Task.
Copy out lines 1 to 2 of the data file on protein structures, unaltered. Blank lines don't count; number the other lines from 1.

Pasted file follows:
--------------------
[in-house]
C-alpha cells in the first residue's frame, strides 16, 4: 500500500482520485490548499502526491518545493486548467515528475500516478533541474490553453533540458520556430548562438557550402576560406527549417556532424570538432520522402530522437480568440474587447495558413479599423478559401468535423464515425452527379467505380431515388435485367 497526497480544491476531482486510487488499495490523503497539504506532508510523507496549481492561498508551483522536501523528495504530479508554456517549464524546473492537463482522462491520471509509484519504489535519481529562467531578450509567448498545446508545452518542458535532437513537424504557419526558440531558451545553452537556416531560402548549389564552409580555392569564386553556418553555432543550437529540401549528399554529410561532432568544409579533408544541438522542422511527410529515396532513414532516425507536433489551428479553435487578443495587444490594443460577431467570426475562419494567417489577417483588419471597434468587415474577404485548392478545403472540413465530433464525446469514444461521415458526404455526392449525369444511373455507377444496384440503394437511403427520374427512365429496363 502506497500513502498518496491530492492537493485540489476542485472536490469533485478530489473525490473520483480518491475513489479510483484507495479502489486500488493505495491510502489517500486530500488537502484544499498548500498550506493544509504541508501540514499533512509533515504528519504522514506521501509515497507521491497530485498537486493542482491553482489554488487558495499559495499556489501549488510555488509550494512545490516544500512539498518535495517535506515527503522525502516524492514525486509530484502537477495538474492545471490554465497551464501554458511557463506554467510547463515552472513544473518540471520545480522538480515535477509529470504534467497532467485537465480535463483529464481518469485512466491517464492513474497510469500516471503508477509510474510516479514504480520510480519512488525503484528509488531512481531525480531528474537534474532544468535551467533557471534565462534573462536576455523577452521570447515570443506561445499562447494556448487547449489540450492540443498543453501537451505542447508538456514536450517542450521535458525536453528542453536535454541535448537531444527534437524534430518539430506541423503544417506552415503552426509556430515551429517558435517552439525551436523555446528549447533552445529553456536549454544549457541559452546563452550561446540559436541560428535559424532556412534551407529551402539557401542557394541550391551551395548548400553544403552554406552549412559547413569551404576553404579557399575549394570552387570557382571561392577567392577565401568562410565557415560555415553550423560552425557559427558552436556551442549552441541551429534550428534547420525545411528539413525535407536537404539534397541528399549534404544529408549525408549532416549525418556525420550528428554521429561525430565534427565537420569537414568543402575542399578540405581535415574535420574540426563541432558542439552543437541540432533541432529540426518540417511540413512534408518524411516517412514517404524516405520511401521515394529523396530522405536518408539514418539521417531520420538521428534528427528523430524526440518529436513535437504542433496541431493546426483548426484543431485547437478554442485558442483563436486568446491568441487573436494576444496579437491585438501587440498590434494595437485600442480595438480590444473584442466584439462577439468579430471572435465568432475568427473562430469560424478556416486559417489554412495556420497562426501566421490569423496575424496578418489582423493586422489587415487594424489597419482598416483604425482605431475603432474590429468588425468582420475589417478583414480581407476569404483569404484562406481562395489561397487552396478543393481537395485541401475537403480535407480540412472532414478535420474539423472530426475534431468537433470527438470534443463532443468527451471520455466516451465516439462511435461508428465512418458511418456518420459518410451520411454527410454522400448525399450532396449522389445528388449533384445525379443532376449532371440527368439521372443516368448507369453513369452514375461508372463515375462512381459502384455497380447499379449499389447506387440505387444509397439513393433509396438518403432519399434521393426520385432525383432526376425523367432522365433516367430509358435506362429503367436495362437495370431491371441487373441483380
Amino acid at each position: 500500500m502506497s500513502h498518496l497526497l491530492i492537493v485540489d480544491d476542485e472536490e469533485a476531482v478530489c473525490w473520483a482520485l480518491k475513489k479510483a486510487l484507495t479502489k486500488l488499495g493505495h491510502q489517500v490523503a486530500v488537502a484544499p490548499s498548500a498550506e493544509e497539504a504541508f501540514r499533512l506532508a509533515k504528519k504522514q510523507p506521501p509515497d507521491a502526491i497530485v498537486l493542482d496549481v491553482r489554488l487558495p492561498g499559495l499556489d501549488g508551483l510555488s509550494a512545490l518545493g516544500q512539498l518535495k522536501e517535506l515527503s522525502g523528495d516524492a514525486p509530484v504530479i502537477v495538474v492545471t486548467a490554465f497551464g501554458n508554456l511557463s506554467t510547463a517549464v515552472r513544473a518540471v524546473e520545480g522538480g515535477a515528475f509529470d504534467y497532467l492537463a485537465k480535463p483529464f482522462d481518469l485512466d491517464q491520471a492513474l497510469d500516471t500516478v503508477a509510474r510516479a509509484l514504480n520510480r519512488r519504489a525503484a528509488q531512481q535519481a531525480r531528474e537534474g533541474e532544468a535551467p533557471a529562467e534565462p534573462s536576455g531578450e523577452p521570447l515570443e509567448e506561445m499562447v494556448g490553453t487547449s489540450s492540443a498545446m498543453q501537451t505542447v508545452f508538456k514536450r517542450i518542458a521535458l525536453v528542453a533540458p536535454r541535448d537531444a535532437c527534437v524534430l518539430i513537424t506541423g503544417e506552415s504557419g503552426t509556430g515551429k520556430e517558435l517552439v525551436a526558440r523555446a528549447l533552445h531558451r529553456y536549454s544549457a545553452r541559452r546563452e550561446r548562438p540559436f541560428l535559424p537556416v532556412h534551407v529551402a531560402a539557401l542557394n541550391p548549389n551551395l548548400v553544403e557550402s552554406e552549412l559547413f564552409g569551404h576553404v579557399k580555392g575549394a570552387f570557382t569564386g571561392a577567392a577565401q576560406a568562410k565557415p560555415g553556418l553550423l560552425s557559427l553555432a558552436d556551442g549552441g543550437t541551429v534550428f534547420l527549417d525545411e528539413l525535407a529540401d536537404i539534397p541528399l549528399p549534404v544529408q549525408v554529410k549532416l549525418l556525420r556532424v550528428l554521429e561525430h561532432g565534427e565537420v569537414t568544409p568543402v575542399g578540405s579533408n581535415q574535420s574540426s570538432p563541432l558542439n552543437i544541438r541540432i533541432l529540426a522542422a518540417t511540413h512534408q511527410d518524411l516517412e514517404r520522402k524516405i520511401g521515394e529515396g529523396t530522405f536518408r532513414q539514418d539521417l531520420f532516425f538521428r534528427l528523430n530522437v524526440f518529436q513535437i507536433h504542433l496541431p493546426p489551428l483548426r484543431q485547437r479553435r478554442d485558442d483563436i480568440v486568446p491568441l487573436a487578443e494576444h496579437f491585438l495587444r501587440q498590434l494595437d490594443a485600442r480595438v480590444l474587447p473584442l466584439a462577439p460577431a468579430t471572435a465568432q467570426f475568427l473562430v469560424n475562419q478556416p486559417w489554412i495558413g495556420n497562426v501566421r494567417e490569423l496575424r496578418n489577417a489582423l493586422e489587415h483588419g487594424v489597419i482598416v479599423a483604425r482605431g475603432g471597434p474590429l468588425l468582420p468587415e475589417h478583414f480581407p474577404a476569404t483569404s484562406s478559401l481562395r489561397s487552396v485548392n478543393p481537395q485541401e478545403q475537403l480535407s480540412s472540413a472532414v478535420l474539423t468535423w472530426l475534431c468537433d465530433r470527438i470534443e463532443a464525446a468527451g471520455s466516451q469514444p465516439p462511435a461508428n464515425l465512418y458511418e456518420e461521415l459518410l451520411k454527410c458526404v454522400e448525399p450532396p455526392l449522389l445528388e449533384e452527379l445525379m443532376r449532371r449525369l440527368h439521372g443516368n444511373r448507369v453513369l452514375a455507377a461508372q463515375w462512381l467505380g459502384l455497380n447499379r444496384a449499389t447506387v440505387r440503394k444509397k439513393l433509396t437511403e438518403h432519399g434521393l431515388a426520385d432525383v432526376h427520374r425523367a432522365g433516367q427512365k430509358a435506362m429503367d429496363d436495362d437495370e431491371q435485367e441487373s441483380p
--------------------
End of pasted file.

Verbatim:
[in-house]
C-alpha cells in the first residue's frame, strides 16, 4: 500500500482520485490548499502526491518545493486548467515528475500516478533541474490553453533540458520556430548562438557550402576560406527549417556532424570538432520522402530522437480568440474587447495558413479599423478559401468535423464515425452527379467505380431515388435485367 497526497480544491476531482486510487488499495490523503497539504506532508510523507496549481492561498508551483522536501523528495504530479508554456517549464524546473492537463482522462491520471509509484519504489535519481529562467531578450509567448498545446508545452518542458535532437513537424504557419526558440531558451545553452537556416531560402548549389564552409580555392569564386553556418553555432543550437529540401549528399554529410561532432568544409579533408544541438522542422511527410529515396532513414532516425507536433489551428479553435487578443495587444490594443460577431467570426475562419494567417489577417483588419471597434468587415474577404485548392478545403472540413465530433464525446469514444461521415458526404455526392449525369444511373455507377444496384440503394437511403427520374427512365429496363 502506497500513502498518496491530492492537493485540489476542485472536490469533485478530489473525490473520483480518491475513489479510483484507495479502489486500488493505495491510502489517500486530500488537502484544499498548500498550506493544509504541508501540514499533512509533515504528519504522514506521501509515497507521491497530485498537486493542482491553482489554488487558495499559495499556489501549488510555488509550494512545490516544500512539498518535495517535506515527503522525502516524492514525486509530484502537477495538474492545471490554465497551464501554458511557463506554467510547463515552472513544473518540471520545480522538480515535477509529470504534467497532467485537465480535463483529464481518469485512466491517464492513474497510469500516471503508477509510474510516479514504480520510480519512488525503484528509488531512481531525480531528474537534474532544468535551467533557471534565462534573462536576455523577452521570447515570443506561445499562447494556448487547449489540450492540443498543453501537451505542447508538456514536450517542450521535458525536453528542453536535454541535448537531444527534437524534430518539430506541423503544417506552415503552426509556430515551429517558435517552439525551436523555446528549447533552445529553456536549454544549457541559452546563452550561446540559436541560428535559424532556412534551407529551402539557401542557394541550391551551395548548400553544403552554406552549412559547413569551404576553404579557399575549394570552387570557382571561392577567392577565401568562410565557415560555415553550423560552425557559427558552436556551442549552441541551429534550428534547420525545411528539413525535407536537404539534397541528399549534404544529408549525408549532416549525418556525420550528428554521429561525430565534427565537420569537414568543402575542399578540405581535415574535420574540426563541432558542439552543437541540432533541432529540426518540417511540413512534408518524411516517412514517404524516405520511401521515394529523396530522405536518408539514418539521417531520420538521428534528427528523430524526440518529436513535437504542433496541431493546426483548426484543431485547437478554442485558442483563436486568446491568441487573436494576444496579437491585438501587440498590434494595437485600442480595438480590444473584442466584439462577439468579430471572435465568432475568427473562430469560424478556416486559417489554412495556420497562426501566421490569423496575424496578418489582423493586422489587415487594424489597419482598416483604425482605431475603432474590429468588425468582420475589417478583414480581407476569404483569404484562406481562395489561397487552396478543393481537395485541401475537403480535407480540412472532414478535420474539423472530426475534431468537433470527438470534443463532443468527451471520455466516451465516439462511435461508428465512418458511418456518420459518410451520411454527410454522400448525399450532396449522389445528388449533384445525379443532376449532371440527368439521372443516368448507369453513369452514375461508372463515375462512381459502384455497380447499379449499389447506387440505387444509397439513393433509396438518403432519399434521393426520385432525383432526376425523367432522365433516367430509358435506362429503367436495362437495370431491371441487373441483380